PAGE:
Robust replacement demand also to help increase margins

Amid sluggish automobile market conditions, Indian tyre makers are expected to sustain good margins, supported by favourable rubber prices and robust replacement demand.

While orders from auto OEMs (original equipment manufacturers) are weak due to demand slowdown in the vehicle market, stronger replacement demand has helped tyre firms to grow revenues.

Industry analysts project a stable scenario on the rubber price front for the next few quarters. This would help companies sustain their margins. Rubber contributes about 50 per cent in volume terms and 55-60 per cent of the total raw material cost for tyre companies, depending on the product mix.

“Soft demand, coupled with good production and decent inventory levels, has led to rubber prices remaining under pressure. Going ahead, in the short-term, we believe rubber prices may recover from these low levels. However, in the medium-to-long term, rubber prices will remain favourable for tyre manufacturers,” said Nishant Vass and Venil Shah, analysts of ICICI Securities Ltd.

The performance of JK Tyres in the first half has beaten estimates on all counts on the back of favourable raw material prices and better capacity utilisation levels, while Apollo Tyres and MRF have benefited from lower rubber costs.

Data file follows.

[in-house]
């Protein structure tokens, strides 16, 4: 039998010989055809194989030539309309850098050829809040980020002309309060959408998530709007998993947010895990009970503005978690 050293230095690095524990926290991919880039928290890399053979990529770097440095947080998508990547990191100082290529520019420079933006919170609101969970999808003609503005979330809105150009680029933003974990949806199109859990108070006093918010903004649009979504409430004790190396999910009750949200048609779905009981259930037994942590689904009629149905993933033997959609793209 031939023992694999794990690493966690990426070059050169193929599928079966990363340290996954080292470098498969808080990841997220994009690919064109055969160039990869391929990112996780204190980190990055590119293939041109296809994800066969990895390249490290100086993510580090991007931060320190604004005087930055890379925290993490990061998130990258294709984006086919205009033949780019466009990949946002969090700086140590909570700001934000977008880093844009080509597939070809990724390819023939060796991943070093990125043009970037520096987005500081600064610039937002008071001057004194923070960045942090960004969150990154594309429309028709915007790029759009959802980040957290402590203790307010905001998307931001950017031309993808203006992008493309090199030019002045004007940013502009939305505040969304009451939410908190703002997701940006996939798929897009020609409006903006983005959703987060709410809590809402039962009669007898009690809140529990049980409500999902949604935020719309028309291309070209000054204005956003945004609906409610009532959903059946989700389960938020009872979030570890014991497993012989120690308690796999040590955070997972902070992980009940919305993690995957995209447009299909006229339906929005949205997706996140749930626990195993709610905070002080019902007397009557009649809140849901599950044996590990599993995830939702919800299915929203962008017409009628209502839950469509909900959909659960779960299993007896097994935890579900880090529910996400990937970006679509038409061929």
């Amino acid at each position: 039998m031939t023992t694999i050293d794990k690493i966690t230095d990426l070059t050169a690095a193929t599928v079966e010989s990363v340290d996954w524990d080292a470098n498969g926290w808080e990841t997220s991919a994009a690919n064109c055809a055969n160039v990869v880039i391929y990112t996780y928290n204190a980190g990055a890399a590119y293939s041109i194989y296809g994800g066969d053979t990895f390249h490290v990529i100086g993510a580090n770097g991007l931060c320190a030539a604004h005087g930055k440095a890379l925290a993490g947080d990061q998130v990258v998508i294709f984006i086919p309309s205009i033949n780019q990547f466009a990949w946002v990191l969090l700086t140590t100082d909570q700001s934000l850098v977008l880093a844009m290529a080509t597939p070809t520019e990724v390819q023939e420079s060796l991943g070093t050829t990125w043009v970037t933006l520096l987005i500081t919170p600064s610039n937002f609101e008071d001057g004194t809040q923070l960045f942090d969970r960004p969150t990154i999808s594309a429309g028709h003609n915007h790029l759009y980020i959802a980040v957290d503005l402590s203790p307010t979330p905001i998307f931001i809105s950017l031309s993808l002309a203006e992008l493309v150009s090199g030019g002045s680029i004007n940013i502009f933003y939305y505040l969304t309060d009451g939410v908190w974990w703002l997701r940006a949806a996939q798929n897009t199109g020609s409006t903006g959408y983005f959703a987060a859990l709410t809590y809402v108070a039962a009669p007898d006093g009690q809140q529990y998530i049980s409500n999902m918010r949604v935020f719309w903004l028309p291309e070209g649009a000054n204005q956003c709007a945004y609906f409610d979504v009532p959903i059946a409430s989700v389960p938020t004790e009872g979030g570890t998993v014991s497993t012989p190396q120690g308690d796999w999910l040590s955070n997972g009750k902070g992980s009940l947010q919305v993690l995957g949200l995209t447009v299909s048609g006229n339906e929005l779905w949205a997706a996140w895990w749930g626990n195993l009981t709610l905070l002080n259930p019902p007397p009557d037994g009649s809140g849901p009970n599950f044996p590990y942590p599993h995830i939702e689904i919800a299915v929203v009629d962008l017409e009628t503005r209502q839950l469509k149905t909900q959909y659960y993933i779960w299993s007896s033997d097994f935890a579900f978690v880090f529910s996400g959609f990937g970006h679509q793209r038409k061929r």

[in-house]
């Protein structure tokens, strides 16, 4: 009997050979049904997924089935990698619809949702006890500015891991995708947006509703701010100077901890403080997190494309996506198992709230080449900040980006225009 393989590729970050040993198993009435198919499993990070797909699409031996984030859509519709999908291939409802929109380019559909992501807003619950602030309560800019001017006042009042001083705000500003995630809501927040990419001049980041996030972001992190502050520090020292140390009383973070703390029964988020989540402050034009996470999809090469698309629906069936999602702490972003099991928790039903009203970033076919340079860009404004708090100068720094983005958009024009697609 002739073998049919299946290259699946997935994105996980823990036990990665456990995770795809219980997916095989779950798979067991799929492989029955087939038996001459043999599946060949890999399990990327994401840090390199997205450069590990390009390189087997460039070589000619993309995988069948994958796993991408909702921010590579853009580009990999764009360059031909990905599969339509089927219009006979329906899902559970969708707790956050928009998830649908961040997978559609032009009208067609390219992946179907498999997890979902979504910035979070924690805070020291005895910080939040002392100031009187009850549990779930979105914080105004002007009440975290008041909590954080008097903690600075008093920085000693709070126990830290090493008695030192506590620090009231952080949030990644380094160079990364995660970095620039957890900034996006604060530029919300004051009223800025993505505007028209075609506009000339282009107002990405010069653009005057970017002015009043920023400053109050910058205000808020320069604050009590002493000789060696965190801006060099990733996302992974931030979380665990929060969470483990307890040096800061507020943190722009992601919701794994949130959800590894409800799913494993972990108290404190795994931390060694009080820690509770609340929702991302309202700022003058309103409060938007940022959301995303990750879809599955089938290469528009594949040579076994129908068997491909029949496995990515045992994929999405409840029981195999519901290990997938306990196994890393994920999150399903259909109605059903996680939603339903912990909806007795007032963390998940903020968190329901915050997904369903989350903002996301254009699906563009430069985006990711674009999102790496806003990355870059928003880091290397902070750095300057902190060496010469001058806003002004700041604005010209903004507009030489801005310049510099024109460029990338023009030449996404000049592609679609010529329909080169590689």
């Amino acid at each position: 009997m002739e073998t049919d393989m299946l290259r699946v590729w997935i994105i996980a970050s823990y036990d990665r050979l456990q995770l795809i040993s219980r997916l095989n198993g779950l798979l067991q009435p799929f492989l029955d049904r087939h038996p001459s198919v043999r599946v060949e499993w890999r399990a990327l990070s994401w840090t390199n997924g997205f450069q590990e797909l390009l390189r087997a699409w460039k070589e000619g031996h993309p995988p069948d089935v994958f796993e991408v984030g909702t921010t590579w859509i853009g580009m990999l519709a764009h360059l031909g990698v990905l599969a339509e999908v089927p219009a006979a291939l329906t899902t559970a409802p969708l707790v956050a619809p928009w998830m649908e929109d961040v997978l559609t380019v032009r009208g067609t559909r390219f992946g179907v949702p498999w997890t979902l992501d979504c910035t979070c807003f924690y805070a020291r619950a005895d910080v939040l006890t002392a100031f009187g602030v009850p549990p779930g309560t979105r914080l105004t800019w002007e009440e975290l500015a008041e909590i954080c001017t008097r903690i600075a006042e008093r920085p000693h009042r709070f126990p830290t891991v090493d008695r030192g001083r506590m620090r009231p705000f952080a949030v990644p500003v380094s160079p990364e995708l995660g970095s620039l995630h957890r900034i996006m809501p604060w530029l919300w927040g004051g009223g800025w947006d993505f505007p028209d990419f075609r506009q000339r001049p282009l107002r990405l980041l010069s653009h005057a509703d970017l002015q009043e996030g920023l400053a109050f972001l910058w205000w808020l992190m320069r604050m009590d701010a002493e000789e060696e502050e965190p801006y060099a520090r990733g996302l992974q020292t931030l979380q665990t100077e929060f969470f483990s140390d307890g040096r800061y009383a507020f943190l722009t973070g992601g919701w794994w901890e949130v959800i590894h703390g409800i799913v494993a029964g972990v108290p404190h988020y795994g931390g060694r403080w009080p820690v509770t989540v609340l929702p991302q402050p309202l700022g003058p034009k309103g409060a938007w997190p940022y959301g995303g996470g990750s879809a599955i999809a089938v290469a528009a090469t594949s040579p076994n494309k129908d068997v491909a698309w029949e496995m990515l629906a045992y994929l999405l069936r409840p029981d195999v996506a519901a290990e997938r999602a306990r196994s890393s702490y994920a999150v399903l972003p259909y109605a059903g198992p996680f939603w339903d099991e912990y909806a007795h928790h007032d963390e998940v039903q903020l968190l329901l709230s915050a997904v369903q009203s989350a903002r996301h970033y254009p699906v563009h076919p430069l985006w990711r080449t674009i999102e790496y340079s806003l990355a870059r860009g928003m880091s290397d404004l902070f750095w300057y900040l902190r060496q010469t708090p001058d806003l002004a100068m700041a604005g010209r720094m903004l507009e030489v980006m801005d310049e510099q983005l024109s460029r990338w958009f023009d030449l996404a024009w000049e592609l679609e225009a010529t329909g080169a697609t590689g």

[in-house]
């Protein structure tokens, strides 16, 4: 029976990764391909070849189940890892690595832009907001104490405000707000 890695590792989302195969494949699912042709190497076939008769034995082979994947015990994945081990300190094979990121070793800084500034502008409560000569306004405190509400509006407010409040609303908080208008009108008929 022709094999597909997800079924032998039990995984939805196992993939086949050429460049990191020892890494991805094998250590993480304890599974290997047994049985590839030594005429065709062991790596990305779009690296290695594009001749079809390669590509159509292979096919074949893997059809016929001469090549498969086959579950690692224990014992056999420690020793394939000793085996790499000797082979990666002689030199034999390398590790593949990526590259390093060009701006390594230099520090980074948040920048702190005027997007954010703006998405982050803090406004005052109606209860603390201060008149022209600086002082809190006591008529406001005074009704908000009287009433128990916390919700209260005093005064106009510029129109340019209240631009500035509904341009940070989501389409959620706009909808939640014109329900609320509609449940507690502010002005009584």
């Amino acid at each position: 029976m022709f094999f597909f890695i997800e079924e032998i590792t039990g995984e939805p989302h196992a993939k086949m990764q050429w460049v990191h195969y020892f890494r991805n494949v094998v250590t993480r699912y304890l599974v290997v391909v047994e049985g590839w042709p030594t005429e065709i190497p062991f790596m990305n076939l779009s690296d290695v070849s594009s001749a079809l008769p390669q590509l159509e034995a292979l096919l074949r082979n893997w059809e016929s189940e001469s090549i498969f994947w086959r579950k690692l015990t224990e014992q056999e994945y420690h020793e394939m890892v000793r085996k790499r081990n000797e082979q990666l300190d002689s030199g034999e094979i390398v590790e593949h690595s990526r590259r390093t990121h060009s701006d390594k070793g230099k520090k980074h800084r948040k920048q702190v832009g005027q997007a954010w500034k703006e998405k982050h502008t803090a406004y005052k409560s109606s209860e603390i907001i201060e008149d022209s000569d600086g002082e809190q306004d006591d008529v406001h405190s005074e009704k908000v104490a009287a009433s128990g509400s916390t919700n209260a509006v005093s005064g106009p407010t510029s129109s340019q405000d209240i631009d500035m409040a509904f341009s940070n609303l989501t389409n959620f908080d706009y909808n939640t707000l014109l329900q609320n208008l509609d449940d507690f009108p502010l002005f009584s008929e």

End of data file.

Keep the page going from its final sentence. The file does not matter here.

“Considering the estimated surplus of 134,000 tonnes in global natural rubber supply in 2013 as per a report by the Economist Intelligence Unit, we expect rubber prices to remain at lower levels which will help in stabilising MRF’s EBITDA (earnings before interest, tax, depreciation and amortisation) margin, said Nishant Sharma of Angel Broking.

For Apollo Tyres, the share of replacement segment in total sales has gone up to 77 per cent from about 70 per cent last year.

“Rubber prices have been volatile during the last two years and have been declining in the recent past due to slowdown in automobile production and import through duty-free channels that accounted for 50 per cent of the total during 2012-13 and rose by 208 per cent year-on-year till September in 2013-14 due to favourable international price, pointed out Mr. Sharma. Domestic rubber prices, after having peaked at about Rs.240 per kg in April 2011, declined to Rs.160-Rs.170 per kg during 2012-13 and to Rs.153 at present.

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